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I come from a savory-breakfast family. Our morning meals were usually filled with crispy fried eggs and warm flatbread to scoop up turmeric-tinged potato hash. But, as great as that sounds to me as an adult, all I wanted as a child were marshmallow-loaded cereals, ice-it-yourself toaster pastries, and sticky, syruped French toast. My mother tried her hand at French toast, but inevitably, nothing could stop her from loading it up with minced Thai green chilies, pungent raw onion, and heaps of black pepper. To her dismay, I’d still pour Mrs. Butterworth’s all over it.
Now that I have the agency to season up my French toast however I want, I’m set so solidly in the savory-breakfast camp that my eyes look right past the cinnamon and vanilla every time. This green curry French toast is inspired by my mother’s simple version with Thai green chili and onion. In contrast with the creamier milk-and-egg mixture used for a more classic French toast, hers was more of an eggy bread, with just a splash of milk to thin it, and loaded with texture from diced onion. My French toast takes a cue from both worlds, soaked in a creamy coconut curry for that custardy center we all recognize, but with the pungent and spicy flavors I grew up on.
I start by thickly slicing a rich bread, such as brioche or challah, into fat, one-inch slices. Using thicker slices will give you more of that creamy, custardy center to contrast the crispy exterior, while the tight crumb of a rich bread sops up the filling like a sponge and offers a hint of sweetness to the dish.
Dry and hard stale bread is key to holding on to all that curry custard without falling apart. The staling process is due to a combination of moisture loss and retrogradation, by which, after cooking and cooling, the starch molecules in the bread recrystallize into something much stiffer than before. In the cool temperatures of a refrigerator, the staling process moves swiftly, so I like to prepare for French toast by slicing and staling bread in the refrigerator the day before it'll get soaked. I leave the sliced bread, unwrapped, in a dish in the refrigerator overnight, which quickly gives me stiff slices that readily drink up the custard without falling apart.
For the custard, I keep it simple by starting with a store-bought curry paste that I gussy up to my taste. In a blender, I combine the curry paste with coconut milk, fresh cilantro and scallion, lime juice, and fish sauce before blending in eggs. In a high-speed blender the custard will come out completely smooth. But if you're using a standard blender, don’t worry about straining out any bits left behind—after you've cooked it up, the additional texture isn’t noticeable. In its raw state, the custard won’t taste like much, but once it's cooked, the aromatics wake up and become complex and developed.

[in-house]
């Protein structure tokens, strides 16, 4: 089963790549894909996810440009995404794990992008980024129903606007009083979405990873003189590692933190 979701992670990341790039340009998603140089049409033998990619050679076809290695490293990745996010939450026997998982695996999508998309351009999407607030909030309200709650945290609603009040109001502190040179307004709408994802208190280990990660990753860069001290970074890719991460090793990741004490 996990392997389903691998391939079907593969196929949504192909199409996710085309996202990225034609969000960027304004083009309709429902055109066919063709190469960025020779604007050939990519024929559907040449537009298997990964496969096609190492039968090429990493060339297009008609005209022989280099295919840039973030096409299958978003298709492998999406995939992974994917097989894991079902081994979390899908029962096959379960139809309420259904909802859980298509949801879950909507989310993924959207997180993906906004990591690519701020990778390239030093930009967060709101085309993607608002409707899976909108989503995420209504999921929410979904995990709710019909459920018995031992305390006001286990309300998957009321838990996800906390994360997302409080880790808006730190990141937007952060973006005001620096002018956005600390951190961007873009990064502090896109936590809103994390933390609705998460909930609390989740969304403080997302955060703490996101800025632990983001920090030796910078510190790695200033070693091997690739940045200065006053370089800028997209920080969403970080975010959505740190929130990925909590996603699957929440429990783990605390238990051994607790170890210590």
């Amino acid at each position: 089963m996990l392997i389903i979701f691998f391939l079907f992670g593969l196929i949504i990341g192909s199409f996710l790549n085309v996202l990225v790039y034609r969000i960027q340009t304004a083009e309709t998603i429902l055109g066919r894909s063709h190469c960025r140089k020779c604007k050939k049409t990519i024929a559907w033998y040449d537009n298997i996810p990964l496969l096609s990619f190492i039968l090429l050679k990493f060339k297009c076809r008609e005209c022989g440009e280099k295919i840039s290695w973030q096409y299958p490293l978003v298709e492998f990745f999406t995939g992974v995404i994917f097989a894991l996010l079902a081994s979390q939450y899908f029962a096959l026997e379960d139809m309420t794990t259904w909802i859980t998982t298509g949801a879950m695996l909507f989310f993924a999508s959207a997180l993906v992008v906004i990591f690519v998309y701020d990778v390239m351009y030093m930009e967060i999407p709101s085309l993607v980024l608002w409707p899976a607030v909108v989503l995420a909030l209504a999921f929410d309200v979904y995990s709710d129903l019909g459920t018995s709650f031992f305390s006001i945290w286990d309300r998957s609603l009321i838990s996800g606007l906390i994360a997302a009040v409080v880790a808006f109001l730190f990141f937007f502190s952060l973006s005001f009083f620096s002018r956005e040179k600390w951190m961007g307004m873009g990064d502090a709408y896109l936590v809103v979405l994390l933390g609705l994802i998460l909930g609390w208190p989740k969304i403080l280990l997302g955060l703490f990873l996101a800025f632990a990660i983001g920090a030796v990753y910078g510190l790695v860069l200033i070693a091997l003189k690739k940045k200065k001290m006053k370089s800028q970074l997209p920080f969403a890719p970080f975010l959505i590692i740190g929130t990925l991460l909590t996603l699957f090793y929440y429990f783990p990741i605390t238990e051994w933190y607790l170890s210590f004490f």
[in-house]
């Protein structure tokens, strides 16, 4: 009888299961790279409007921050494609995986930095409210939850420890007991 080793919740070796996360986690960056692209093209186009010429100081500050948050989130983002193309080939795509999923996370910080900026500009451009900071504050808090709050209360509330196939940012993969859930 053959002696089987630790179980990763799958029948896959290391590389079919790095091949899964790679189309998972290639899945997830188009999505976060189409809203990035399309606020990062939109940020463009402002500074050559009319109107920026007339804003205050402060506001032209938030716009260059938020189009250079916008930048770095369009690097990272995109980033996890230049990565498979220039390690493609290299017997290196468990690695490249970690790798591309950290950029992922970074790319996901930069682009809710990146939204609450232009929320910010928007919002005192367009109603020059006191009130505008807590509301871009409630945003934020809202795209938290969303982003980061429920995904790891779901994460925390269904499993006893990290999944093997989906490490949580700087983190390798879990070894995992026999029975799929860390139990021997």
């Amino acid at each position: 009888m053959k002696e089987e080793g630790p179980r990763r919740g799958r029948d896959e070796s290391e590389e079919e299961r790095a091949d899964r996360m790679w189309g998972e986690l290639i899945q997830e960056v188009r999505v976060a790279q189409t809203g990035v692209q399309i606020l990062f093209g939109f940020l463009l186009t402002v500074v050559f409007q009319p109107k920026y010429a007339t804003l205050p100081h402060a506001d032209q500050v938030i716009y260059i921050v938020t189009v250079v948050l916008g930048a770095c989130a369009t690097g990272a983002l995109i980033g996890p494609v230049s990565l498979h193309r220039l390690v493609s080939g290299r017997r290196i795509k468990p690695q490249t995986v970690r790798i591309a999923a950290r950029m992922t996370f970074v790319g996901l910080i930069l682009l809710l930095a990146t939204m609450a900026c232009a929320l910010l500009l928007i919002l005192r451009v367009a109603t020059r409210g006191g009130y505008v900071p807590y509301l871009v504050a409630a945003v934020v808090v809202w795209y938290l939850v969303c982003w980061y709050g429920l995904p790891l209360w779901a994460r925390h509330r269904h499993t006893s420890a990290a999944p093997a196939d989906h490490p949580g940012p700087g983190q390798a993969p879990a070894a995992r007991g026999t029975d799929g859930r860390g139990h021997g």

I pour the curry custard into a wide and shallow dish, like a roasting pan or casserole, allowing me to lay out the bread in an even layer. I flip the bread in the custard, coating both sides, before setting it in the fridge overnight to fully soak. Then I give it another flip sometime in the early morning for even soppage. If you need French toast in a flash, an hour-long soak will also do, but keep in mind that the custard may not get to the core of the bread with such a quick dip—unless you happen to have a chamber sealer kicking around. In which case, you can divide the bread and custard between two large bags and put them under pressure in a chamber sealer, yielding fully soaked slices in about 12 seconds flat, ready to fry up. But this works only in a chamber sealer, which creates a vacuum that sucks the air out of the bread while pulling in the custard—don’t try this with a FoodSaver, unless you want a mess on your hands.
After the bread is fully soaked, I slowly fry up the slices in butter over medium heat, allowing them enough time to cook through before browning. The French toast is enough on its own, but I like to top it with a crunchy fried egg and a drizzle of molasses or maple—because there's a part of me that will always want to smother stuff in syrup.
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